What about in the wider context of the Wild Wild East arena? As a recent article in The Diplomat suggested, ‘the United States simply cannot be made great again by defining its closest global relationships purely in transactional terms or by insisting on going it alone while making others pay’. For years, Trump has argued for colder relations with Japan, who currently serves as the United States’ fourth-largest trading partner’, as well as South Korea, claiming that the United States should consider withdrawing its troops if Japan and South Korea don’t pay more for their upkeep. I don’t know what’s more concerning: the fact that the $2 billion Japan pays annually toward the upkeep of U.S. troops isn’t enough, or the fact that Trump cannot see that withdrawing from Asia would only play to China’s favour, giving it more leverage in future negotiations and allowing it to dictate terms in the Asian sphere.

The United States have spent years trying to build up a strong presence in Asia – with Trump at the helm, all of this may potentially vanish for the sake of ‘making America great again’ and at the expense of stability between two of the world’s great powers. It’s a thought that makes the video linked above a little less funny and a lot more frightening.

Photograph: Donald Trump via photopin (license)

Who Benefits from the International Arms Trade?

Oliver Ramsay Gray

The arms trade is big business, with global military spending last year totalling just over $1.5 trillion. Although the (legal) international arms market was only a fraction of this, at $83 billion, this still represents a significant market for potential profits. But who really benefits from the international arms trade, and what about the non-financial costs and benefits?

The clearest beneficiaries of the arms trade are, unsurprisingly, arms companies themselves; last year, the largest ten in the US and Europe had revenues of $203 billion (excluding non-military sales), the lion’s share of the international arms business. These international revenues, as David Cameron never fails to insist, contribute jobs and economic prosperity to the exporting country. For instance, the 1985 Al-Yamamah arms deal with Saudi Arabia has brought the UK $45 billion already and could bring in another $40 billion. However, the picture is not as simple as that. A shift in resources and demand over the long-term towards non-military economic sectors would likely bring about greater increases in standards of living. Although a challenging aim, this holds the greatest potential benefits to any exporter and can be seen in the past, for example when military spending fell by over 1% of global GDP in the years following the end of the Cold War. We must recognise that although the arms industry will always benefit from the international arms trade, the idea that the exporting nation inevitably benefits as well, as David Cameron persistently argues, is flawed in the long-term view.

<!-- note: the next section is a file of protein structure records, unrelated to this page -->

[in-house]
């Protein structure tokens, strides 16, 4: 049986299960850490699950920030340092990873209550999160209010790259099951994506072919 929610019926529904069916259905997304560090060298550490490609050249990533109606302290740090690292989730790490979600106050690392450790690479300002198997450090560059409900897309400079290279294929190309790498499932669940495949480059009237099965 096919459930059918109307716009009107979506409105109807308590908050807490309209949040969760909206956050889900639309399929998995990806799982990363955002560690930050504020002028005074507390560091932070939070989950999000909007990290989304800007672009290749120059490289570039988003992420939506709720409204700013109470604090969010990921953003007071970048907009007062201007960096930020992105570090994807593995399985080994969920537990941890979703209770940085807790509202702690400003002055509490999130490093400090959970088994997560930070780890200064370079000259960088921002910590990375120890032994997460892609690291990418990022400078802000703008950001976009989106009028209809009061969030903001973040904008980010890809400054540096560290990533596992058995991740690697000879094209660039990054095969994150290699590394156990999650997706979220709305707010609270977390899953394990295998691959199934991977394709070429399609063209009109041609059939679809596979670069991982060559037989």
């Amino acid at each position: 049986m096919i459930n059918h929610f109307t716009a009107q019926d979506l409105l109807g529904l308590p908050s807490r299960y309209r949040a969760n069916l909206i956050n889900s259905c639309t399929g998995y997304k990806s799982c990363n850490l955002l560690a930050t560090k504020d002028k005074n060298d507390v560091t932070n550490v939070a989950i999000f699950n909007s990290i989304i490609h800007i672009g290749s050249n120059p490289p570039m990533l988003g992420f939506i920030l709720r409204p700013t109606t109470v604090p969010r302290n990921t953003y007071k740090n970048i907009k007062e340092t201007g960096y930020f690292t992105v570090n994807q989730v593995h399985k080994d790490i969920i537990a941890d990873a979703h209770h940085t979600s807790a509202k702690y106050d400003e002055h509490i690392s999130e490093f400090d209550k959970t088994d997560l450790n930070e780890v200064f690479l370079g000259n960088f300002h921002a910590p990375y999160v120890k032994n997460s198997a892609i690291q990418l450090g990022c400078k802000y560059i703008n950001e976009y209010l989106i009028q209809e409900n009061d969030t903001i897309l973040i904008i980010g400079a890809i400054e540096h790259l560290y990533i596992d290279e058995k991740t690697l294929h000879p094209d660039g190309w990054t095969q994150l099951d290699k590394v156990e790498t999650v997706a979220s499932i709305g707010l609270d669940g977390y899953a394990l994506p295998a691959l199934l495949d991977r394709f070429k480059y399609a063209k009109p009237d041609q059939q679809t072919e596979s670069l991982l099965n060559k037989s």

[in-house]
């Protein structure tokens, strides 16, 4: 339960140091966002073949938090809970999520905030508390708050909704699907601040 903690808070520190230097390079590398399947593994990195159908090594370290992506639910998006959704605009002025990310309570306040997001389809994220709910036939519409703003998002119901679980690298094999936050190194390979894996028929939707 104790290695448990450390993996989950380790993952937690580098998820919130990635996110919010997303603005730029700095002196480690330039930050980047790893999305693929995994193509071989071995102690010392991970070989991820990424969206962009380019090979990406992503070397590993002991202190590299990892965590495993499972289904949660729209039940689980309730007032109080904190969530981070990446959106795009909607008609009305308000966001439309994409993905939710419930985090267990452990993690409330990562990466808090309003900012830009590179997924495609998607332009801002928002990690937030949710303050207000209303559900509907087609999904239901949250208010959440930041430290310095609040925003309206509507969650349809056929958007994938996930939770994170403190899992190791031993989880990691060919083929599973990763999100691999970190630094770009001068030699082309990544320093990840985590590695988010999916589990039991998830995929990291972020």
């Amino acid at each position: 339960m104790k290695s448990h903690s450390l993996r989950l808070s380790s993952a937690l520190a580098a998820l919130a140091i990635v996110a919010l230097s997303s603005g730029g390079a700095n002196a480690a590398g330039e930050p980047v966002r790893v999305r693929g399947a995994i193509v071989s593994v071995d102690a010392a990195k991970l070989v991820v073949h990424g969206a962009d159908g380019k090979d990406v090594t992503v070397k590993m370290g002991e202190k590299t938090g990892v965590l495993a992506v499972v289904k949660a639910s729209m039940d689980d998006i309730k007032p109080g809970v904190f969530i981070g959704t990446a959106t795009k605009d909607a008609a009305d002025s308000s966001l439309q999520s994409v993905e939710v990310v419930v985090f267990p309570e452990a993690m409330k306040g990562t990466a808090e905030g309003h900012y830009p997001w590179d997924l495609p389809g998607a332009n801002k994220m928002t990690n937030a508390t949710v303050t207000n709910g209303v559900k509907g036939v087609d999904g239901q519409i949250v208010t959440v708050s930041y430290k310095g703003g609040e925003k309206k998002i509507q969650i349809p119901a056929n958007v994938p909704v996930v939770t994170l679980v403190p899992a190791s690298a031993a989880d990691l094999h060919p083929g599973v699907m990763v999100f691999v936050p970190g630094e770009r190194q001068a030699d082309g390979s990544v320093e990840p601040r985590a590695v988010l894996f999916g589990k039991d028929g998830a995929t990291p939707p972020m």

Arms exports can also be used as a political tool, another means by which a state can strengthen strategic relations, bring others under its sphere of influence and project its power into other parts of the world. This is visible in Russia’s relationship with Syria, which has been tied up with the sale of missile defence systems and fighter jets – in part, a means to increase Syria’s dependency on Russia. Recent years in Syria serve to show how these exports have also helped Russia secure its strategic aims in the country by buttressing the Assad regime and so have worked as a type of limited intervention (though this was of course escalated last year). Clearly the exporter benefits in numerous ways here, as does the does the direct recipient, though the picture muddies when wider considerations are taken into account. Was Assad’s strengthening a “beneficial” development?

Arms sales are well known to increase the frequency and intensity of conflict. Even the legal international arms trade is closely tied up in this damaging situation and the costs of conflict are huge in both human and economic terms. This hurts not only those directly involved in conflict but has damaging knock-on impacts around the world. Although war might benefit its few victors politically, its costs are huge to everyone else involved. However, with the current international arms trade system the actions of one state can do little to affect the legal supply or demand for arms. Thus, in terms of the benefits to the exporter laid out above it makes sense for arms exporters to not take a unilaterally moral position. Of course, in the longer term, the benefit shifts towards a situation in which the supply of arms is restricted. However, this can only be achieved at a multi-state level rather than by one state taking it upon themselves.

We can see that it is overwhelmingly arms companies and, to a lesser extent, exporting states who benefit from the international arms trade. The situation is more complex when looking at recipients and considering the wider world. What does seem apparent, however, is that it would be counter to an individual state’s interests to clamp down on its own arms exports unilaterally when, without multi-state agreement, the benefits would shift to other exporters while the damaging impacts of supplying arms remain.